I’m always fascinated with the way financial pundits discuss their own fallibility and the way they think about the fact that being wrong is an inevitability for anyone venturing guesses about the future. I suppose my interest is a bit like the gleeful enjoyment Hollywood gets out of making films that satire or skewer the movie biz, a tradition dating back decades to the very beginning of Hollywood.
Anyway, Howard Marks closes his latest epic memo (this is my third time linking to it) with a very well-done coda about his own views. It reads like a Pundit’s Prayer of sorts and I wanted to share it with you here…
Before I close, I want to make it abundantly clear that when I call for caution in 2006-07, or active buying in late 2008, or renewed caution in 2012, or a somewhat more aggressive stance here in early 2016, I do it with considerable uncertainty. My conclusions are the result of my reasoning, applied with the benefit of my experience (and collaboration with my Oaktree colleagues), but I never consider them 100% likely to be correct, or even 80%. I think they’re right, of course, but I always make my recommendations with trepidation.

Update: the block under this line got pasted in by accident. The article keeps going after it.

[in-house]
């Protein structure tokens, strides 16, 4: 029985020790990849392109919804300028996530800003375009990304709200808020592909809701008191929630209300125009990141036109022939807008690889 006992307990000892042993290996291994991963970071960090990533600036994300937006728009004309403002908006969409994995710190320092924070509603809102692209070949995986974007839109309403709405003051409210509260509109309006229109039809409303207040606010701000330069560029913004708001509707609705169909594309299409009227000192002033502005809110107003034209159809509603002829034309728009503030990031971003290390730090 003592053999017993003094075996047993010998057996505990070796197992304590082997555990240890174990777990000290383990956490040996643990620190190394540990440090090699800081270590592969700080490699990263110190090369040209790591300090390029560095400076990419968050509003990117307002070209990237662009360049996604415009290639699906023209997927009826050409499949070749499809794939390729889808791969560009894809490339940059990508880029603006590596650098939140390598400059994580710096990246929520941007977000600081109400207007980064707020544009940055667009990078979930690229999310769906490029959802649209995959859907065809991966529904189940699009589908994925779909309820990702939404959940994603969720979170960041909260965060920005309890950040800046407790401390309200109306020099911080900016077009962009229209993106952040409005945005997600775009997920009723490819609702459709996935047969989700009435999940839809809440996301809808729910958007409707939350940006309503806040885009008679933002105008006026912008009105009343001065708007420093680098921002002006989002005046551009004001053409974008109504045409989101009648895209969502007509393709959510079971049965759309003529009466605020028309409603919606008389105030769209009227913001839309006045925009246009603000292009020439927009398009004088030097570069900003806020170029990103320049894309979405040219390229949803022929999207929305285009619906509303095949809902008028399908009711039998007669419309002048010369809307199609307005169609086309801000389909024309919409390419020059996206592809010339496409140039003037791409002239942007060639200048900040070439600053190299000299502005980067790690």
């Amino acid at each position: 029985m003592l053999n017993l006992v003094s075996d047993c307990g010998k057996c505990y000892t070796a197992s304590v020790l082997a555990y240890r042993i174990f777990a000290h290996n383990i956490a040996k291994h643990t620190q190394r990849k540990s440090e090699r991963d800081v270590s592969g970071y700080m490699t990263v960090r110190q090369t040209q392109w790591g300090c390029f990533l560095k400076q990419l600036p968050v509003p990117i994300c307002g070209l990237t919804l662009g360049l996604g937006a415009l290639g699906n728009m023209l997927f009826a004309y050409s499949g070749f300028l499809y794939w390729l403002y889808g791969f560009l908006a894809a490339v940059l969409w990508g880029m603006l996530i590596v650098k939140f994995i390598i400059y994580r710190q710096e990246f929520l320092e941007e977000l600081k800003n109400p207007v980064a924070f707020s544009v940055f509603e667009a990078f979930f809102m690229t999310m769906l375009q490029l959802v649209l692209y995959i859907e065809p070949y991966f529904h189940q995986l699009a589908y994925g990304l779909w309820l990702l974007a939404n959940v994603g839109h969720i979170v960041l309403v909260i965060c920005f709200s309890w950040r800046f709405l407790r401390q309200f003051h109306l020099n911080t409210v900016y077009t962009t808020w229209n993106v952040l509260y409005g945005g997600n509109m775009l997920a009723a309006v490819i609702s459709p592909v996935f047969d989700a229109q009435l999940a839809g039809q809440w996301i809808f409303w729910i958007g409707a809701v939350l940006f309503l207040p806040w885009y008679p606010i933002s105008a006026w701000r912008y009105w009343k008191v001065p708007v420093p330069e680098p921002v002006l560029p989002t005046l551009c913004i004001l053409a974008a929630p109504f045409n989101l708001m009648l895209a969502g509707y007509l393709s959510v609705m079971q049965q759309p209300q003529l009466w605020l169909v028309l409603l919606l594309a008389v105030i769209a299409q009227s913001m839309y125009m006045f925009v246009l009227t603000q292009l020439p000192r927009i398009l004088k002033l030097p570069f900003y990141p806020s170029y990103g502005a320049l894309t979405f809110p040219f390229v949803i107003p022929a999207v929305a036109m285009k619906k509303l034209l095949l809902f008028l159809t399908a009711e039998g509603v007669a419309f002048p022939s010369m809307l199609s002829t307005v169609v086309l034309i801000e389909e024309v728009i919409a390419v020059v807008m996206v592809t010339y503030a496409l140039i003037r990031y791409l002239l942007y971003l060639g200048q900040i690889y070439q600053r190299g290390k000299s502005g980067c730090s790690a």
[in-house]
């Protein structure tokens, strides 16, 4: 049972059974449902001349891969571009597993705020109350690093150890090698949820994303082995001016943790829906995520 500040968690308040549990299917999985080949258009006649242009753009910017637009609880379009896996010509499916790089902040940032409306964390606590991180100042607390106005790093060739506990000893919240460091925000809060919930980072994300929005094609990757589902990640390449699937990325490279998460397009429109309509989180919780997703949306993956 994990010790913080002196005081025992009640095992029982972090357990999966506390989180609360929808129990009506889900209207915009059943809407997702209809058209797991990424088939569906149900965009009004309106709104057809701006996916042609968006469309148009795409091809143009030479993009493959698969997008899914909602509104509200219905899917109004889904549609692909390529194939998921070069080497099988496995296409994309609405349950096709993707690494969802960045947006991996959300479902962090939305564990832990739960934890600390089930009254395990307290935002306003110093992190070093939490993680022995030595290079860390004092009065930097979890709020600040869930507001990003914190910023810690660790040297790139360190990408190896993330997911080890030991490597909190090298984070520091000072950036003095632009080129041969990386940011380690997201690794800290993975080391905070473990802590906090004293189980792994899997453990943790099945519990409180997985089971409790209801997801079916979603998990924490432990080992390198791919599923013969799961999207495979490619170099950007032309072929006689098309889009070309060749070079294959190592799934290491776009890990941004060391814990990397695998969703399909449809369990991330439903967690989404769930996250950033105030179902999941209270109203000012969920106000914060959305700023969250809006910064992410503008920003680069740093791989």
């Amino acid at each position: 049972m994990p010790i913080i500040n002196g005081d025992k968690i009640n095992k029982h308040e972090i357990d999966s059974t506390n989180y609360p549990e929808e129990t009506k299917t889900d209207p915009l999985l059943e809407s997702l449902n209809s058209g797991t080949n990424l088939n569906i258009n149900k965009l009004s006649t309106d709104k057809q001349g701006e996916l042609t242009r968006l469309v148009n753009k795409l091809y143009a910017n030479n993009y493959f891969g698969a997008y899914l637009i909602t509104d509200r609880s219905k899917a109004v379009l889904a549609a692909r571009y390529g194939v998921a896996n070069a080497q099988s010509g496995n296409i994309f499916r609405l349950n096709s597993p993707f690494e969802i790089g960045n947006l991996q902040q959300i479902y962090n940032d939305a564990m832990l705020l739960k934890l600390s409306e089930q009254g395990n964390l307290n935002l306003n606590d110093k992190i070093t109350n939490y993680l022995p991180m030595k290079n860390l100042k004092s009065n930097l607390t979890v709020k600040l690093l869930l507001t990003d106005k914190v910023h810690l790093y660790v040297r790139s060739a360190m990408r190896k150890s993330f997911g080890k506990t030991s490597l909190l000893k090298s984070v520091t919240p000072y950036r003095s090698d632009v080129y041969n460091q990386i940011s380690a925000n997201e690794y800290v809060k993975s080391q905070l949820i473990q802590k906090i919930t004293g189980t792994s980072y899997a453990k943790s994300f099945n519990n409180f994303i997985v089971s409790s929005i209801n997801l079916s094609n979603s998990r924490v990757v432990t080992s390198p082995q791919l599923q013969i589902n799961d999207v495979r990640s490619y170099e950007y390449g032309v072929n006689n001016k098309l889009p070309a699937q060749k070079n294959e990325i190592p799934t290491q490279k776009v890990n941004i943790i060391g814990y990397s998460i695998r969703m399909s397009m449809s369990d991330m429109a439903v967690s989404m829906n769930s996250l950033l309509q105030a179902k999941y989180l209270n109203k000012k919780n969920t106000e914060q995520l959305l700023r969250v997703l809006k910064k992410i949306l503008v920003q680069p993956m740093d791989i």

I read the same newspapers as everyone else. I see the same economic data. I’m buffeted by the same market movements. The same factors appeal to my emotions. Maybe I’m a little more confident in my reasoning, and certainly I have more experience than most. But the key is that – for whatever reason – I’m able to stand up to my emotions and follow my conclusions. None of them can be documented or proved. If they could be, most intelligent people would reach the same conclusions, with the same degree of confidence. I tell you this only to communicate my feeling that no one should fear he’s not up to the task just because he’s unsure of his conclusions. These aren’t things about which certainty is attainable.
The whole thing is an important read, find it here:
Latest memo from Howard Marks: On the Couch (Oaktree)
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